The Confederacy was the only nation on the face of the Earth ever created for the express purpose of defending the crime against humanity that was slavery. Forget the old explanation of the Lost Cause, the euphemism “state sovereignty.” Unlike the US Constitution, the Confederate States of America’s (CSA) founding document actually prohibited its own states from abolishing race-based slavery or even passing any lesser law “denying or impairing the right of property in negro slaves.”
We can hardly be surprised that President Trump doesn’t understand what the CSA stood for. Where does it stop, he asked, referring to the increasing outcry against Confederate monuments. Are the founding fathers who owned slaves next in line? The Confederates themselves drew a straight line between the two “rebels” Washington and Lee, but the pretended equivalence is as spurious as “state sovereignty,” historians remind us. We can contain this iconoclasm, they suggest, and hold the line at the monuments of the Confederacy.
But will it be so easy? White supremacy is in the DNA of this nation and has left its traces large and small across the commemorative landscape, shaping US history and identity.
The grand monuments to the so-called “heroes” of the Confederacy in Baltimore, Charlottesville, Richmond, and elsewhere are the signature pieces that draw the admiration and attention of overt hate groups and Confederate heritage activists. At this point, local governments see the need to remove them if only to protect public safety. Yet the organizations that built these grand monuments also took care to insinuate the Confederacy into almost every corner of public life — in street names, school names, military bases, historic homes, and markers. In the 1890s, with the rise of openly white supremacist state and local governments, the United Daughters of the Confederacy (UDC) among others embarked on a systematic campaign of commemoration that extended from monument building to rewriting school textbooks and sponsoring rituals for white schoolchildren. While much of the overt indoctrination is now gone, the material traces of this campaign still permeate cities and small towns.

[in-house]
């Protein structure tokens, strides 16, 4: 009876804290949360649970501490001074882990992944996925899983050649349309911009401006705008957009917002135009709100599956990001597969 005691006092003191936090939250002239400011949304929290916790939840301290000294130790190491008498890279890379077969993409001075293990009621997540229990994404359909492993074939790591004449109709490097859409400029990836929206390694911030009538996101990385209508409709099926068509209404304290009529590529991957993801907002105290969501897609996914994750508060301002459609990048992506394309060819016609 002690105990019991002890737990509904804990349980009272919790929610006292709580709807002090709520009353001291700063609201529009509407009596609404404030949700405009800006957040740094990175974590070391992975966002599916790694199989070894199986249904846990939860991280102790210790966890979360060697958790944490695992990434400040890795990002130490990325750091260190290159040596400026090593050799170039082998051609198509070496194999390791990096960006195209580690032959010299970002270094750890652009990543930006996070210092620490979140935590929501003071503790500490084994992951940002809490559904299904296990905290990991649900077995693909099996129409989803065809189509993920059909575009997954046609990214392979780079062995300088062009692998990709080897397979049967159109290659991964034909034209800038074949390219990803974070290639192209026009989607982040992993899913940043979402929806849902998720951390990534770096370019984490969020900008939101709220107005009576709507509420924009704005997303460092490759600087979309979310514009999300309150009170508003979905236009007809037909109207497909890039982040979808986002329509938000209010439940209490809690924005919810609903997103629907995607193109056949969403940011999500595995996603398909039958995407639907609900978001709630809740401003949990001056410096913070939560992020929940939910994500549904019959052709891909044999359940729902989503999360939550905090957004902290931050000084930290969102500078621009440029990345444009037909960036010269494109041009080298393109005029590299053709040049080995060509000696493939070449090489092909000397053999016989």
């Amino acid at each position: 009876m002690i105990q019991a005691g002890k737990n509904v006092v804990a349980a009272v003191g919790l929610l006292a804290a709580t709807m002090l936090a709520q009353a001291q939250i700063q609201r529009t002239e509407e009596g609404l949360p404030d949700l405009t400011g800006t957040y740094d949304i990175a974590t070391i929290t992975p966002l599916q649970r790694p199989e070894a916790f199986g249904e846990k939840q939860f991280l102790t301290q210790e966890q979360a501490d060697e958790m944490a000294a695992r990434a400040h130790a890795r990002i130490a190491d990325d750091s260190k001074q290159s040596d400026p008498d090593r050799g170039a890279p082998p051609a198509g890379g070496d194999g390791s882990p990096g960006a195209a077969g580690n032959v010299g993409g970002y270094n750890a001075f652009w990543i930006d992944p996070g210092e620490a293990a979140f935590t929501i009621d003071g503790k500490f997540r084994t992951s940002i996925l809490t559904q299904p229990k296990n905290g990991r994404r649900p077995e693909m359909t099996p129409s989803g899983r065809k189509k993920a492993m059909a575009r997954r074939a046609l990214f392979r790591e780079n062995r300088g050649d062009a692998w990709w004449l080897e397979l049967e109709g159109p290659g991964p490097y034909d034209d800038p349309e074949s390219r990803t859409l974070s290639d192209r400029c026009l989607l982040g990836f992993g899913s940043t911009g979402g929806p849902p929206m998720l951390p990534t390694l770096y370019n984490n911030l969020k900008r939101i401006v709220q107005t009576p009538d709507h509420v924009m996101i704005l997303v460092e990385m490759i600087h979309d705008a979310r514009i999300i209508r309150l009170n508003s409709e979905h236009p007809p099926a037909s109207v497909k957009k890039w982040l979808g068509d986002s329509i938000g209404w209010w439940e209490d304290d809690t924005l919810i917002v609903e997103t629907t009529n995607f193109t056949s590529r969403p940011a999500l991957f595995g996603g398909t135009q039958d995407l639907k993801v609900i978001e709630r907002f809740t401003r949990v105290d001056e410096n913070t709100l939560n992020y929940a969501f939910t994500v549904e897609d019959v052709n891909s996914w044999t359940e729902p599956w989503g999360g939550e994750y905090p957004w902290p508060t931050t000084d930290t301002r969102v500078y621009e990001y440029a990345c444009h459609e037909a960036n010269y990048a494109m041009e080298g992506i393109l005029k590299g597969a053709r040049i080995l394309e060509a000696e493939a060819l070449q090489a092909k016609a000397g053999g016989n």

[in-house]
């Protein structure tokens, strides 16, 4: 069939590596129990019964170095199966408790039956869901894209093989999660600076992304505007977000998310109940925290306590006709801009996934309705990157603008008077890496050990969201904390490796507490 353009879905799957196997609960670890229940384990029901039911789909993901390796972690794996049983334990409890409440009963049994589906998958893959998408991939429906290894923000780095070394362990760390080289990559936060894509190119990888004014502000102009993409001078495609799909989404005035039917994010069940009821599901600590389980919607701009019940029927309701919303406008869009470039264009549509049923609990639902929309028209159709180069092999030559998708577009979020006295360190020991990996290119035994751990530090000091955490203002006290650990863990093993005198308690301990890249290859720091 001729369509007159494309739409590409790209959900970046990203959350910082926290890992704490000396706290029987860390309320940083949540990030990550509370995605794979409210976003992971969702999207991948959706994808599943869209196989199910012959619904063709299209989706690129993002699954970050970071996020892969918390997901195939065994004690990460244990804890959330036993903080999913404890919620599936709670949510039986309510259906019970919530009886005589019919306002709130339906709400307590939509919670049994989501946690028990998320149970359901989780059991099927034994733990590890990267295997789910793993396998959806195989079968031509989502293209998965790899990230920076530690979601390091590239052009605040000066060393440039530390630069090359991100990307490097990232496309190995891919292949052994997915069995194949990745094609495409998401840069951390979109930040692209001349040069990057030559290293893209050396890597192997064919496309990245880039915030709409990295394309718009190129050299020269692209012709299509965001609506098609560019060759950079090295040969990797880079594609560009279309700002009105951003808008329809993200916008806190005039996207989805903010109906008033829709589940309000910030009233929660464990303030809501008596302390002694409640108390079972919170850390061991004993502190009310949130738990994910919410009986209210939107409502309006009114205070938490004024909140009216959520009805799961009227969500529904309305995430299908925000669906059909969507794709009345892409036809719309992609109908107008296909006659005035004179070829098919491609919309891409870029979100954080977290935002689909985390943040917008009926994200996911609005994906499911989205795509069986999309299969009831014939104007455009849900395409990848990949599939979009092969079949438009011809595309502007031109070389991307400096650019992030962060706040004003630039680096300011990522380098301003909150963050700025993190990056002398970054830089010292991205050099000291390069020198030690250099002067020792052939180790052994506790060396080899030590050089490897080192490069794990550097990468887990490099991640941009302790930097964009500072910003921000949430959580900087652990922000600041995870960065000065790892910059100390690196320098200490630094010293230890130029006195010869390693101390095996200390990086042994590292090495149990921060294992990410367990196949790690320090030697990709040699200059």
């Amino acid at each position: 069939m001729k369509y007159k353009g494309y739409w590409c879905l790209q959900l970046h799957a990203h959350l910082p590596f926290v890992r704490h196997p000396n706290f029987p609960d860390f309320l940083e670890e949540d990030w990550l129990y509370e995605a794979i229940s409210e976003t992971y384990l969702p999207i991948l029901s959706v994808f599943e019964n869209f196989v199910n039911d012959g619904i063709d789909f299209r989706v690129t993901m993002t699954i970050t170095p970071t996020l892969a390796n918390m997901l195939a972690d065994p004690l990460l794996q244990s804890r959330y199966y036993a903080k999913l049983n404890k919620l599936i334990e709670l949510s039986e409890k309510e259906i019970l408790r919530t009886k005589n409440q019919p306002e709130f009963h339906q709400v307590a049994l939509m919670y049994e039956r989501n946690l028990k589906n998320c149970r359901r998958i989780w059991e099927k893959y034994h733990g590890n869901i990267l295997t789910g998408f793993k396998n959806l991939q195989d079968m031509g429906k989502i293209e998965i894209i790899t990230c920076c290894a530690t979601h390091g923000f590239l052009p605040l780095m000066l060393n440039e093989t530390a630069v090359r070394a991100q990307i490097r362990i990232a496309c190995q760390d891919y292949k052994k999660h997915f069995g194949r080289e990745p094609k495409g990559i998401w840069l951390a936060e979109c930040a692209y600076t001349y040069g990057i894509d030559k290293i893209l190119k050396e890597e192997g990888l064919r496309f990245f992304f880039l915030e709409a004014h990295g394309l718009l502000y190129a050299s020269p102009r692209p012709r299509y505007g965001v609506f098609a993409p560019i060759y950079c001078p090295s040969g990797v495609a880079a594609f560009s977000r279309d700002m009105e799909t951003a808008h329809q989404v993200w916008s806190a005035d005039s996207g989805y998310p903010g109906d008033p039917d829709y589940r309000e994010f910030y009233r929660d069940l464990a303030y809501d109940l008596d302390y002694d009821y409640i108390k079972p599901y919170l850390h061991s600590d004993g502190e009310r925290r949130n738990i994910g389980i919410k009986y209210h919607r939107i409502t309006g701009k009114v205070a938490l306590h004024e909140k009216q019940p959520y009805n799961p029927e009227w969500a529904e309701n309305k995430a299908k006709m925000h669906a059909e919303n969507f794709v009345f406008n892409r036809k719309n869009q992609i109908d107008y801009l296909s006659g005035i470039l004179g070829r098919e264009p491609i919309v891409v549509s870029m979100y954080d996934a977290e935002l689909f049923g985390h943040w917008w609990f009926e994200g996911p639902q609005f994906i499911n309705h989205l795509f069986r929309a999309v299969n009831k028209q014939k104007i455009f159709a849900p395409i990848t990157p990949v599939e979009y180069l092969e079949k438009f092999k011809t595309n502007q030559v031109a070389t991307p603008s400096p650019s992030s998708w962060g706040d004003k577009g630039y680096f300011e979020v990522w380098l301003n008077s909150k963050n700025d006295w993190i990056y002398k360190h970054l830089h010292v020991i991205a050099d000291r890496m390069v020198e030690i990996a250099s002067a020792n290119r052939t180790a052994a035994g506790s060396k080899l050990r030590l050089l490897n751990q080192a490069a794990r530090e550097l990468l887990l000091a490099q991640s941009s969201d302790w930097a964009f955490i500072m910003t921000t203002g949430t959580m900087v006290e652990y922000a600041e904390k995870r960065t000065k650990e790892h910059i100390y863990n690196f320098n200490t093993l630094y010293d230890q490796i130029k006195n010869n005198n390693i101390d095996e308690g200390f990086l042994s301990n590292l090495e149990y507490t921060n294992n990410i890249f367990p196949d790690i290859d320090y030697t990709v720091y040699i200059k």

Even more fundamentally, the history of white supremacy in this country does not begin and end with the CSA and its apologists like the UDC. Behind and before the Confederacy lay the forced removal of Native tribes as well as the conquest of Mexico, both justified as historically inevitable white victories over inferior peoples. And afterward stretched the long history of segregation, which infected the North as well as the South. All of these historical events have had lasting repercussions on indigenous peoples and communities of color, and have left deep and disturbing traces in the memorial landscape.
It is the very ubiquity of these traces that enables (now deposed) Steve Bannon to claim that Trump’s question “connects with the American people about their history, culture, and traditions.” But if we are committed to a more just and inclusive definition of America than Trump’s or Bannon’s or the UDC’s, how do we deal with this overwhelming collection of white supremacist traces in the memorial landscape? We are not in the same position as the Allies were after the defeat of Nazi Germany, when they could remove every offending monument and chisel off every swastika left on public buildings. The work we must do is the much harder work of engaging people of varying opinions and creating a new shared understanding of our history. The process must be constructive as well as destructive.
If there were a clear road map, we would be on it already. Removing and renaming are short-term solutions that may well spark a new dialogue and create a new context, as the descendants of Stonewall Jackson have so eloquently argued. But there are practical issues to be faced. Museums could house some of the memorial detritus but will not be able to cope with the scale of the problem. Post-Soviet style monument graveyards could become new rallying places for hate groups. Reinterpretation hardly ever effectively combats the honorific message of the original memorials or markers. And all of these practical solutions imply a consensus we have not yet achieved.
One way or the other, we will have to embrace Trump’s provocation and do the difficult work of truth and reconciliation, day by day. The commemorative landscape is both a problem and a resource, because almost everywhere we step we find some reminder of a white supremacist past and present. In every obscure marker or street sign is an opportunity to create a lesson plan, to form a local committee, to engage an artist in a creative action. In all these ways we can build understanding, not merely tear down. The work should not stop anywhere, but should go on as long as white supremacy remains with us.
Kirk Savage is a professor of art and architecture history at the University of Pittsburgh and the author of Standing Soldiers, Kneeling Slaves: Race, War, and Monument in Nineteenth-Century America.
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